Again and again, when I’m desperate enough to ask for help, it arrives more beautifully and with less effort than I imagined possible. True, landing upon answers can be a direct blessing of mindfulness. Still, as a person of faith, I suspect that I risk ingratitude (and ticking off cosmic forces) if I did not acknowledge this. I said words out loud in a prayer asking for help, and days later a whole batch of incredibly useful photos fell from the sky and onto my desk. Maybe it is really is true that there are no coincidences.

No coincidences: When I'm desperate enough to ask for help, it arrives more beautifully and with less effort than I thought possible. Image of Zion national park in autumn with story clouds overhead.

Sheri Dew said, “I think there is more help available to us than we realize”

This experiment with prayer followed something Sheri Dew told us at RootsTech. She believes that departed loved ones are ready and able to help us.

“Man, I think that is so real…I think there is more help available to us than we realize, and we just need to ask. Ask. Have faith. Believe. And sometimes, I’m asking for specific people to come…”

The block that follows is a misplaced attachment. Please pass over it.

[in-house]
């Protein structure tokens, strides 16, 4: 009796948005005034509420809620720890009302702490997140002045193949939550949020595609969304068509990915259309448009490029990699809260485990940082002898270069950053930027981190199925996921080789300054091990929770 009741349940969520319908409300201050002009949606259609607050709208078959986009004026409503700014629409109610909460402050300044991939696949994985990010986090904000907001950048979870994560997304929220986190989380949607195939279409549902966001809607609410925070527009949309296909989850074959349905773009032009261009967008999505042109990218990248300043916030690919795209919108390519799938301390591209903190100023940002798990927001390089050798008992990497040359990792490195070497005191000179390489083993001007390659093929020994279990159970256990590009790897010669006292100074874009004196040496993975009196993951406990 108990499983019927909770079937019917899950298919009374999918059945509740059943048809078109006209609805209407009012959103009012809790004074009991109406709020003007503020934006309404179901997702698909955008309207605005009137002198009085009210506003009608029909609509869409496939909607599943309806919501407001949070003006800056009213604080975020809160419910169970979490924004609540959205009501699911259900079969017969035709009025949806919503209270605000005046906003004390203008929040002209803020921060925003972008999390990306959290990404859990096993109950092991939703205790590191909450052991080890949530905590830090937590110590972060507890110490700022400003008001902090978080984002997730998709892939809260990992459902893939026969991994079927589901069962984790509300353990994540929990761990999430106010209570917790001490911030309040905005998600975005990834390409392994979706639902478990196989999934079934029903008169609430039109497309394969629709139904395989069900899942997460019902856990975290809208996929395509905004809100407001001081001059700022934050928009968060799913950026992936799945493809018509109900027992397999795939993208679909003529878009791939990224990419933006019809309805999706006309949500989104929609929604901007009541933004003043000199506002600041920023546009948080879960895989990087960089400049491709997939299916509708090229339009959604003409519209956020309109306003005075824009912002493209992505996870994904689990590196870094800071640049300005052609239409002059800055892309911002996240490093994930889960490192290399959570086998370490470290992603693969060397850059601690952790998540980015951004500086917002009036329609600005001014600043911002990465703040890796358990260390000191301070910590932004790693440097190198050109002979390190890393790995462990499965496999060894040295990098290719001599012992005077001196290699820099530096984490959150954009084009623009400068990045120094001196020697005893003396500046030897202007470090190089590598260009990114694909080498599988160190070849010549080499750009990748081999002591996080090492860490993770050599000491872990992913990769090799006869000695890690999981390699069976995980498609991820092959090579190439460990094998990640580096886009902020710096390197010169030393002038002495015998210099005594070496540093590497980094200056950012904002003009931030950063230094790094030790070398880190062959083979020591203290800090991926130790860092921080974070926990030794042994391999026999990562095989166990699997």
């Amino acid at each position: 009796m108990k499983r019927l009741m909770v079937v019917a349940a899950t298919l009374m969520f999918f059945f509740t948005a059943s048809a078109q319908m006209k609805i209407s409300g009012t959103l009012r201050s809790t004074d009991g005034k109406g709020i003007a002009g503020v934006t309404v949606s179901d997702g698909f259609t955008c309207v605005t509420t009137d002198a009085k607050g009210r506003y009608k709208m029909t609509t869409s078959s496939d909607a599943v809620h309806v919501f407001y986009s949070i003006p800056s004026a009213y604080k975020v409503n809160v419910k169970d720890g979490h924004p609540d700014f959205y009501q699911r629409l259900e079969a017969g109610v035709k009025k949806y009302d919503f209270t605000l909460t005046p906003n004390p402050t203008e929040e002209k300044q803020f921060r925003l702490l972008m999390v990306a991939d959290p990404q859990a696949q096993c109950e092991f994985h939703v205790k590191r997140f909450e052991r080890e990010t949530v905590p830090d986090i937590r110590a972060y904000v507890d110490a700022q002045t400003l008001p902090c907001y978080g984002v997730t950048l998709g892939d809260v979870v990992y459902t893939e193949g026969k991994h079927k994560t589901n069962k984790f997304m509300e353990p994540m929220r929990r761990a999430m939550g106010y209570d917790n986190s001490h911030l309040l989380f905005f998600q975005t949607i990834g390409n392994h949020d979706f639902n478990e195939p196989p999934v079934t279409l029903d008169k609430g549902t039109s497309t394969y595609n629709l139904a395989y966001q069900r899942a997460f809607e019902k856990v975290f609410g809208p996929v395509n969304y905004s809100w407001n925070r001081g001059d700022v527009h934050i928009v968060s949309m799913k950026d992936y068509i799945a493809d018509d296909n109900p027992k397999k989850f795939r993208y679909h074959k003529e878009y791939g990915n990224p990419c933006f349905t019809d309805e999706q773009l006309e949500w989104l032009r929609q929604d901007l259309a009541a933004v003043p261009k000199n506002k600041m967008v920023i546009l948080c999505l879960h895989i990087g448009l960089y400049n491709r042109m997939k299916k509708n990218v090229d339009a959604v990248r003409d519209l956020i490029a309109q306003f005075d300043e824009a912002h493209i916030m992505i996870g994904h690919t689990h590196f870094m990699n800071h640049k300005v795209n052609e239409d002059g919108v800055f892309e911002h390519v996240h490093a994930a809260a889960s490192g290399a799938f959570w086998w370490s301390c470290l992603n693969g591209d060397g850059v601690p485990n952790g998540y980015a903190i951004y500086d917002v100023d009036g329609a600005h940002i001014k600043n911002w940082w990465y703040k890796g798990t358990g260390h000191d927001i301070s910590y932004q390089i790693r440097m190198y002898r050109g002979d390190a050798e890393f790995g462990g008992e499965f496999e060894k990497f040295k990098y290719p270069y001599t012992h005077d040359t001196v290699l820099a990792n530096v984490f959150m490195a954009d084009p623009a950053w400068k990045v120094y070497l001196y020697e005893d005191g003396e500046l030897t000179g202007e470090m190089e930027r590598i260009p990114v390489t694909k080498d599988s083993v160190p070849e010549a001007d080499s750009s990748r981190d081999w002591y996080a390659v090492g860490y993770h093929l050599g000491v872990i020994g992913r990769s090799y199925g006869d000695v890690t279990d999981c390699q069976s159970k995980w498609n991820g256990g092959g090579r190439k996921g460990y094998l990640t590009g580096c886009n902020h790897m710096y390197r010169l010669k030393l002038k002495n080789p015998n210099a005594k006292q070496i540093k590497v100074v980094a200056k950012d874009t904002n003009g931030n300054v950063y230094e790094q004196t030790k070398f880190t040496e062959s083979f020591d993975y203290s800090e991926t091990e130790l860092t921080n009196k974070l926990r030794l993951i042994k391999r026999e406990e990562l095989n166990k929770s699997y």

Here is the video clip:

Her words touch me. Power, right there. So in this instance, I try it. I ask for help, and I put my spiritual energy into love for individuals on the other side who have stories that might be unearthed.  I want these people to know I am thinking of them, regardless of whether I know them yet. Also I need some help. It is a palpable, tingly feeling when I say the words. (By the way, it occurs to me Dew has a new book coming out called Worth the Wrestle, and this is a perfect example of a lifelong wrestle my own. Pride keeps me from asking for help, but becoming humble and open enough to ask and receive is, indeed, “worth the wrestle.”)

In the movie Coco, the ancestors need to be known. There are no coincidences in this movie. Photo of Rachel J. Trotter's family at the movie. Do the Ancestors want to be known?

Here is a second idea that interweaves with prayer: Is it possible that ancestors want to be known to us? Is this one reason that religious traditions around the world have ceremonies and rites for the dead? This idea really jumps out in the new animated film Coco. If you haven’t seen it, go!